WSJ Pulls Story After It Discovered Intern Fabricated Sources; Intern Fired (Talking Biz News)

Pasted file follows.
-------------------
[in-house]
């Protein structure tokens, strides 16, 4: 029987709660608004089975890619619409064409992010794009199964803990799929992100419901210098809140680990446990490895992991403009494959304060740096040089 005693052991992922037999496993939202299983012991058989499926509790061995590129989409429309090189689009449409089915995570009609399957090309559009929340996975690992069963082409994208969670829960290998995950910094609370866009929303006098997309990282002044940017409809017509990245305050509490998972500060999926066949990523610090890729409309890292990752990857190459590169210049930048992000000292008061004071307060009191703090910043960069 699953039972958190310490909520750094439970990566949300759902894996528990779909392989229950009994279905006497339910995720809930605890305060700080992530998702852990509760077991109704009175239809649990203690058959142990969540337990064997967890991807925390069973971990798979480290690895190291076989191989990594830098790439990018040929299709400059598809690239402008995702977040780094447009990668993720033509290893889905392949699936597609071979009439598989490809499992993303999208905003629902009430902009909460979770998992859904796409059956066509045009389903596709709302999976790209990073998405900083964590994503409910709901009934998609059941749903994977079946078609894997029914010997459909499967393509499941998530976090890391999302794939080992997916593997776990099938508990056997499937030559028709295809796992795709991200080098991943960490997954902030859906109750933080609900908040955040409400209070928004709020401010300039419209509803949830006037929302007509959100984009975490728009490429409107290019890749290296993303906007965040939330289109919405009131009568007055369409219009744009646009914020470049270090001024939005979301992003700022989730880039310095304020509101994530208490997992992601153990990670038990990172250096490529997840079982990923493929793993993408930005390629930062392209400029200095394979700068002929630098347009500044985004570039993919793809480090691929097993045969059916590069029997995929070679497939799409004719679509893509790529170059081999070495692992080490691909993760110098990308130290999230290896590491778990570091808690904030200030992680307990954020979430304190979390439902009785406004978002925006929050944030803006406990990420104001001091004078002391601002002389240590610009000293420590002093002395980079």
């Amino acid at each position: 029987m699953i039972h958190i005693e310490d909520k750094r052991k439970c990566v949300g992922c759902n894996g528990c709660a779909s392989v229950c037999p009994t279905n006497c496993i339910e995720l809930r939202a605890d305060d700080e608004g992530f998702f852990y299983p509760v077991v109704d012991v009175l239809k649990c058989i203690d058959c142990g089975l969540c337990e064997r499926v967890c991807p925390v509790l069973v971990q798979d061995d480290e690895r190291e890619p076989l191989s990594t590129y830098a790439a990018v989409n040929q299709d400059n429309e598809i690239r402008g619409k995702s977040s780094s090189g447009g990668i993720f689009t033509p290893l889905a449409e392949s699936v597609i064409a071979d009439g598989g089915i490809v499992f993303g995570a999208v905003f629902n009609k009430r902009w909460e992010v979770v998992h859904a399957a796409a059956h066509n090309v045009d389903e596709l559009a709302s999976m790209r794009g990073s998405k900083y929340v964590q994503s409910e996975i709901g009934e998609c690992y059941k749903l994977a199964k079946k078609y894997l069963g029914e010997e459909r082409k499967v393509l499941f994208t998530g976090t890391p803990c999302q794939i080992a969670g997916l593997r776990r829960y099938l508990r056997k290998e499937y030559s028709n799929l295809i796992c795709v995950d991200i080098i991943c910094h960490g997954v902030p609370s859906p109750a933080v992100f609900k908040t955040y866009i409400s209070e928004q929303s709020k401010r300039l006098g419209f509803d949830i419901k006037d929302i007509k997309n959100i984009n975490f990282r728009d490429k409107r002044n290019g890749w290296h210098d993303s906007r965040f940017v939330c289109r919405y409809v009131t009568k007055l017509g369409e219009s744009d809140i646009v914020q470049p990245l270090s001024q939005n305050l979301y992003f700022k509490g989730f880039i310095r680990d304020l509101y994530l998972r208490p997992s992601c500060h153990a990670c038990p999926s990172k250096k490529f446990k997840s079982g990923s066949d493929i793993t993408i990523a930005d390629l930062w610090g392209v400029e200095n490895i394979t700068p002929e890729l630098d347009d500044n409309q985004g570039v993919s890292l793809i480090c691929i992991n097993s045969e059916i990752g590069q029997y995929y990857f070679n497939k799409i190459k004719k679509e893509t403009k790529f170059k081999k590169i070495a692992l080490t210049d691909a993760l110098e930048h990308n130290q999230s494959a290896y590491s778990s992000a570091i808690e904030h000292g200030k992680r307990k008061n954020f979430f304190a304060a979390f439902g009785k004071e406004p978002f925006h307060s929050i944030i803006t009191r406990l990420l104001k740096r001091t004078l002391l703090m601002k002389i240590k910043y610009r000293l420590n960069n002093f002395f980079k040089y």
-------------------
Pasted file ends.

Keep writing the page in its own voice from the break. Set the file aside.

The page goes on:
The Wall Street Journal has posted the following note on its website: "'Bridging a Local Divide,' published online on June 17, has been removed from the Journal's websites. Many of the names contained in the article about the re-opening of the 103rd Street Pedestrian Bridge in Manhattan were fabricated by reporting intern Liane Membis, and the quotes couldn't be independently verified. Membis is no longer working at The Wall Street Journal. Poynter / MediaWire Some of the people Membis claimed to interview in the piece: Katrina Maple, 64; Saniqua Dimson, 17; Shaila Tompkins, 26 and pushing a baby stroller; Carolyn Turner, 31 and carrying "two pink five-pound hand weights"; Jonqueil Stevens, 40. NY Mag / Daily Intel Membis has written for the Yale Daily News and contributed to CNN.com, the Huffington Post, and Ebony, according to her website. Washington Post / Erik Wemple What distinguishes the quotes in the story is nothing. Nothing at all. They're all commonplace assertions about a bridge, cementing together a forgettable piece of community reportage. NYT / Media Decoder The paper also said it had removed a quote Membis contributed to a second article, about Mayor Michael R. Bloomberg's handling of the police's stop-and-frisk policies, because editors could not independently verify the statements. In a third article, written by Membis about the space shuttle's journey down the Hudson River, the paper removed two quotes from the original story because of similar problems. FishbowlNY Here's hoping this is the last lying journalist story we have to cover this week.